The opinion of the court was delivered by: GALSTON
The trustee in bankruptcy, in a proceeding before the referee, sought an order directing the bankrupt to execute an instrument assigning to the trustee all her interest and right under the last will and testament of Isidor Essenfeld, and free and clear from any right that the respondent, Clara Essenfeld, has, by virtue of a certain assignment from the bankrupt to her dated March 2, 1936. The referee denied the trustee's application. In his decision he held that assignment valid both as to the creditors and the trustee, citing In re Robert, R. Baker, 6 Cir., 13 F.2d 707.
The facts are not in dispute. A voluntary petition in bankruptcy was filed on August 26, 1940. The bankrupt's father, Isidor Essenfeld, died on August 27, 1940. He had made a will bearing date April 24, 1935, which was admitted to probate in the Surrogate's Court of Kings County on September 24, 1940. A provision in the will bequeathed to the bankrupt 15 per cent of the father's residuary estate not to exceed the sum of $10,000. On March 2, 1936, the bankrupt had executed the instrument hereinbefore referred to. In consideration of the sum of $5,000 paid by Isidor Essenfeld she assigned to Clara Essenfeld all of her right, title and interest that she then had or might hereafter have "in and to any annuity, bequest, gift, legacy * * * or residuary estate, that may be provided for or contained in any will * * * of Isidor Essenfeld * * * that may be admitted to probate at his death, together with all of the right, title and interest that I may hereafter have in and to the estate, whether real, personal, or mixed, of which the said Isidor Essenfeld may die seized * * *". The instrument of assignment appointed Clara Essenfeld as her attorney in fact for the purpose stated in the assignment. At the time of execution of the assignment the bankrupt received two checks aggregating $5,000, both dated March 2, 1936, as the consideration recited in the assignment.
The trustee contends that the instrument is invalid because the bankrupt attempted to assign something which she had not yet acquired and which was not even in existence; and that at least the assignment is ineffectual and void as against the trustee in bankruptcy. Under the law of the State of New York as interpreted by the state courts it is held that though at common law mere expectancy or chance of succession of an heir is not assignable, nevertheless such assignments are enforced in equity, Field v. City of New York, 6 N.Y. 179, 57 Am.Dec. 435; but they cannot operate to affect adversely the interests of creditors. F. & M. Schaefer Brewing Company v. Amsterdam Tavern, 171 Misc. 352, 12 N.Y.S.2d 701; Titusville Iron Co. v. City of New York, 207 N.Y. 203, 100 N.E. 806; Zartman v. First National Bank, 189 N.Y. 267, 82 N.E. 127, 12 L.R.A., N.S., 1083; Rochester Distilling Co. v. Rasey, 142 N.Y. 570, 37 N.E. 632, 40 Am.St.Rep. 635.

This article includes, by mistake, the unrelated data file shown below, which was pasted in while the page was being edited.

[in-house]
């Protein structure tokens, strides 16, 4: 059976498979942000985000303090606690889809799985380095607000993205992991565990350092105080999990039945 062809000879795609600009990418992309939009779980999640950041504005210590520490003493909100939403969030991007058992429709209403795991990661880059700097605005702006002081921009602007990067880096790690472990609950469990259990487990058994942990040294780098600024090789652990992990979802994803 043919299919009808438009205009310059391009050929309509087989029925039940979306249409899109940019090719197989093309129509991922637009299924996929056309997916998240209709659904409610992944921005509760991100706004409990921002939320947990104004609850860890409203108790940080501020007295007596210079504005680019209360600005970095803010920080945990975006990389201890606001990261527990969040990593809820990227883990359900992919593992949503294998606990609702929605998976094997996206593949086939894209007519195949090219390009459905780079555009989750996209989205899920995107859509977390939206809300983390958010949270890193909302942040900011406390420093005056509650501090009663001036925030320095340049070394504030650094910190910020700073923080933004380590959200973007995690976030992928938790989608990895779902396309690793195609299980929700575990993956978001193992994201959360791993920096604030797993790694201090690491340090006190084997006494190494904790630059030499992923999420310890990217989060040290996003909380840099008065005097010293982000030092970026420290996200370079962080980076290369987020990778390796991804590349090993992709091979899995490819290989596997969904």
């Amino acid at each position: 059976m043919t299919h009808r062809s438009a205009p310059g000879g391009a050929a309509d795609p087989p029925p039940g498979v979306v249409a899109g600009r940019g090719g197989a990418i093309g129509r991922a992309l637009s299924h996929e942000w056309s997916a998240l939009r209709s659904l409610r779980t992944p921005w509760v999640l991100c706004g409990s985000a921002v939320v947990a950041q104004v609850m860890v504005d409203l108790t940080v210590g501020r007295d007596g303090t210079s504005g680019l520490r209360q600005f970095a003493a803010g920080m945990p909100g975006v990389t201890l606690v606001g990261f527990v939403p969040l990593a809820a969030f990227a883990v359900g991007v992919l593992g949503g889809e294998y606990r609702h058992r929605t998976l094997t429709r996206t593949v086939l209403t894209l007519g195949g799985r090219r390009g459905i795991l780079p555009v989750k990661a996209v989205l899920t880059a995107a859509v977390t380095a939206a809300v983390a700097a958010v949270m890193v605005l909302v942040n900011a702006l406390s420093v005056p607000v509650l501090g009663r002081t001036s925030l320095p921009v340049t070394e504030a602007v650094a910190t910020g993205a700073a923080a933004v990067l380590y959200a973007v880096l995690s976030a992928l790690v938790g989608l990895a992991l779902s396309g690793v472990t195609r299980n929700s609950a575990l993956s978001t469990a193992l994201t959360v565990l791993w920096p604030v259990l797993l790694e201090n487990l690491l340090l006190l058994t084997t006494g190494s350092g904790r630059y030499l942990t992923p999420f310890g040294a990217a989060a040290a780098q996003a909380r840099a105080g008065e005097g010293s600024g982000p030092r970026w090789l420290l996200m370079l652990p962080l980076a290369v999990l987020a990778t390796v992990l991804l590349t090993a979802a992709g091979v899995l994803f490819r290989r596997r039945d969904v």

In this circuit, consideration of the effect of such an equitable lien in its relation to the Bankruptcy Act was given in Irving Trust Co. v. Commercial Factors Corporation, 2 Cir., 68 F.2d 864, 868. The question there presented was not quite that of the instant case but the opinion nevertheless is helpful. In that case it was argued that a certain factoring agreement made by the bankrupt with its factors created an equitable lien on certain merchandise, and that the taking of actual possession of the goods some time after the making of the agreement related back to the date of the agreement, which was more than four months before bankruptcy. Judge Swan wrote that the question must be determined by New York Law and said: "With respect to a mortgage of after-acquired property, it is settled that while the mortgage will create an equitable lien upon the property, when it comes into existence, as against simple creditors or purchasers with notice, it will not prevail against the legal lien of an attaching or execution creditor, Rochester Distilling Co. v. Rasey, 142 N.Y. 570, 37 N.E. 632, 40 Am.St.Rep. 635; nor as against a trustee in bankruptcy, Zartman v. First National Bank, 189 N.Y. 267, 82 N.E. 127, 12 L.R.A. (N.S.) 1083. In the latter case the mortgagee had taken possession, but this did not save him since it occurred after the mortgagor's insolvency and within four months of bankruptcy. See, also, Corney v. Saltzman, 22 F.2d 268 (C.C.A. 2). It would seem that the New York rule is the same as to an agreement to pledge after-acquired property. Mathews v. Hardt, 79 App.Div. 570, 80 N.Y.S. 462; see, also, Titusville Iron Co. v. City of New York, 207 N.Y. 203, 209, 100 N.E. 806; Diana Paper Co. v. Wheeler-Green Elec. Co., 228 App.Div. 577, 240 N.Y.S. 108, 109."